Hazardous Materials Rapid Intervention – by Chris Simpson

Hazardous Materials Rapid Intervention – by Chris Simpson

By Chris Simpson

Calls involving hazardous materials (hazmats) are low-frequency/high-risk events. There are many variables to take into consideration when working on such incidents.

A risk-based analysis should be performed at all incidents to determine the number of personnel and resources needed. An often-overlooked component of the incident is who is doing the rescuing of the technician down range in the event of an emergency. While the topic is underdiscussed, it is an important aspect of the incident. The high-risk/low-frequency events often have the most room for error.

There are different philosophies on who does the rescuing, whether it is the backup team, a rapid intervention team (RIT), or simply a hazmat rescue team. That aside, what is the best method to rescue the person and how effective and efficient is rescuing him in a timely manner?

Time is the enemy and of the essence. Project MAYDAY1 has shown the average time to get the rescue team to the hot zone is around six minutes. The times can vary based on the rescue team’s position and readiness. Then there is significant additional time in locating, packaging, and removing the patient. From medical training, we know permanent brain damage and death may occur without adequate profusion and oxygen to the brain in from four to six minutes.2

A game-changing drag rescue device is known as the FAST Board. Its application is versatile; however, with the drag blanket it is a great solution to rescuing a down member. In relation to hazmat incidents, the FAST Board can primarily be used to rescue civilians. If a civilian needs to be rescued down range in the hot zone, the rigid platform and easy connection make packaging and moving more efficient and effective in a short period of time. In regard to confined space whether from a tank, hopper, vault, or pipe, there is no changeover from a horizontal drag to a vertical lift. Furthermore, if the entry team is operating belowgrade or above-grade and even on a catwalk or tank car, you need to consider how a victim will be removed. There are many issues such as limited access when carrying and dragging will not work. Having the right piece of equipment to do the job for the limited-accessible spaces is key.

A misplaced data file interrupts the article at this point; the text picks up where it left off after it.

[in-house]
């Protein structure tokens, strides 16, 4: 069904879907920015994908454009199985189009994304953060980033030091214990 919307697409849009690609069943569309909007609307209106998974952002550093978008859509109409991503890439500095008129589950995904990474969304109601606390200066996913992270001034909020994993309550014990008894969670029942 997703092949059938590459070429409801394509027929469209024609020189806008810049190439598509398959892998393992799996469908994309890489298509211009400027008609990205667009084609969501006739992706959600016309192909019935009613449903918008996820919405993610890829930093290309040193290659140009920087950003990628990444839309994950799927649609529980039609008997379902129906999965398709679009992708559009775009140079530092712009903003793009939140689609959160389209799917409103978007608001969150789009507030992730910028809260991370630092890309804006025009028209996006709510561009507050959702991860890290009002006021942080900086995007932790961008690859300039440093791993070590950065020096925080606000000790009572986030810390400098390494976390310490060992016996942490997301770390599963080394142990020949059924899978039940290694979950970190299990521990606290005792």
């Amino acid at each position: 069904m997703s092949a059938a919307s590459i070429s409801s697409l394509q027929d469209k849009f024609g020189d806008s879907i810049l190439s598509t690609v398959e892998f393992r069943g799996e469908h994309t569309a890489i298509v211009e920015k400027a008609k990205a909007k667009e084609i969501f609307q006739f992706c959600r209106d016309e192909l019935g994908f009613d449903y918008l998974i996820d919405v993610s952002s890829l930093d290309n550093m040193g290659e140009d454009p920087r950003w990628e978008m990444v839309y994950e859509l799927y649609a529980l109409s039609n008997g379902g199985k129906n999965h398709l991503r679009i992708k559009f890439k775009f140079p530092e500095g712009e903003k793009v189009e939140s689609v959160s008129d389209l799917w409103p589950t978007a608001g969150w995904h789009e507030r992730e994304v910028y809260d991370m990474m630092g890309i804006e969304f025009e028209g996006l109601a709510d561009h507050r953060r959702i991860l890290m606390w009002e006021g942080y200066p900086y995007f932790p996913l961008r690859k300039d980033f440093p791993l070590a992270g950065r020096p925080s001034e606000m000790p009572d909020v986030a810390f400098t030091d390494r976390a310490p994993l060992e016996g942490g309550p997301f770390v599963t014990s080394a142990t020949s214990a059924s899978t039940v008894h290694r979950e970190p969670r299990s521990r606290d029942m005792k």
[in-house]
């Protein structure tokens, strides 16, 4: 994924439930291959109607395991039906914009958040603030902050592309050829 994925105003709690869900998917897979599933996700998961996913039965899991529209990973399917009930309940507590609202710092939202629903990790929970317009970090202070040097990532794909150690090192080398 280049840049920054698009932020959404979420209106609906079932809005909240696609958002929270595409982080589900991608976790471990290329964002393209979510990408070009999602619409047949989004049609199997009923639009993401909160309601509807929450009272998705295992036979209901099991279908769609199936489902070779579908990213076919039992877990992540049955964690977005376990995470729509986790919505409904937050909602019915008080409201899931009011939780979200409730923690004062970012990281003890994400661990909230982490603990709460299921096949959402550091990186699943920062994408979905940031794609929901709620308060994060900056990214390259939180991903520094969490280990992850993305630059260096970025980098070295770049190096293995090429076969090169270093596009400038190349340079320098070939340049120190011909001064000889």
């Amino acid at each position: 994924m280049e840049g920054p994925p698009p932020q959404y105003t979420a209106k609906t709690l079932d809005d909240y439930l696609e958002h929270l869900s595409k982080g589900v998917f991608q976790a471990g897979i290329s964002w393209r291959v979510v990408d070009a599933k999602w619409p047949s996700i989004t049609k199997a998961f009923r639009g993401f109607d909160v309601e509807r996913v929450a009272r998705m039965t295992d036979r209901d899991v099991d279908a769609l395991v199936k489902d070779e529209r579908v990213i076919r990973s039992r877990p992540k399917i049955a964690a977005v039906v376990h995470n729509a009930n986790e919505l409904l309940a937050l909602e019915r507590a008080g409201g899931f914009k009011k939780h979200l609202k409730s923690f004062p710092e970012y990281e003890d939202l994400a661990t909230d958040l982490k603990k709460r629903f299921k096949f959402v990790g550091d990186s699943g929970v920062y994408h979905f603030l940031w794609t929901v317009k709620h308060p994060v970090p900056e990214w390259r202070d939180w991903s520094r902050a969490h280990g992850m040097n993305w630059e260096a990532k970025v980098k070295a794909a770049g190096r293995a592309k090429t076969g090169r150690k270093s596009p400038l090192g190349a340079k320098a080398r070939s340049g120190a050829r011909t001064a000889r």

When deep inside a building, belowgrade, abovegrade, or other location down range for a considerable amount of time, air depletion is expected. While operating in such situations, more than likely fatigue will set in, possibly causing a slip, trip, or fall. In addition, a medical emergency such as dehydration, cardiac event, heat stroke, or seizure may occur.

  • Unlike typical drags, there is no harness conversion or need to just pull on a suit. The patient in any level of protection can be secured to the FAST Board with one click and one pull. The FAST Board has webbing and a haul line attached for dragging, hauling, or any other means as needed.

    The FAST Board can be used to move heavy equipment and carry tools and supplies down range. A partner of the rescuer could use the board to rescue the other. If the RIT or backup/rescue team was equipped with the FAST Board, they could perform the rescue. With the attachment of the drag blanket, there is added protection of the suit on the lower extremities from tears or cuts. The patient suits are less likely to get compromised.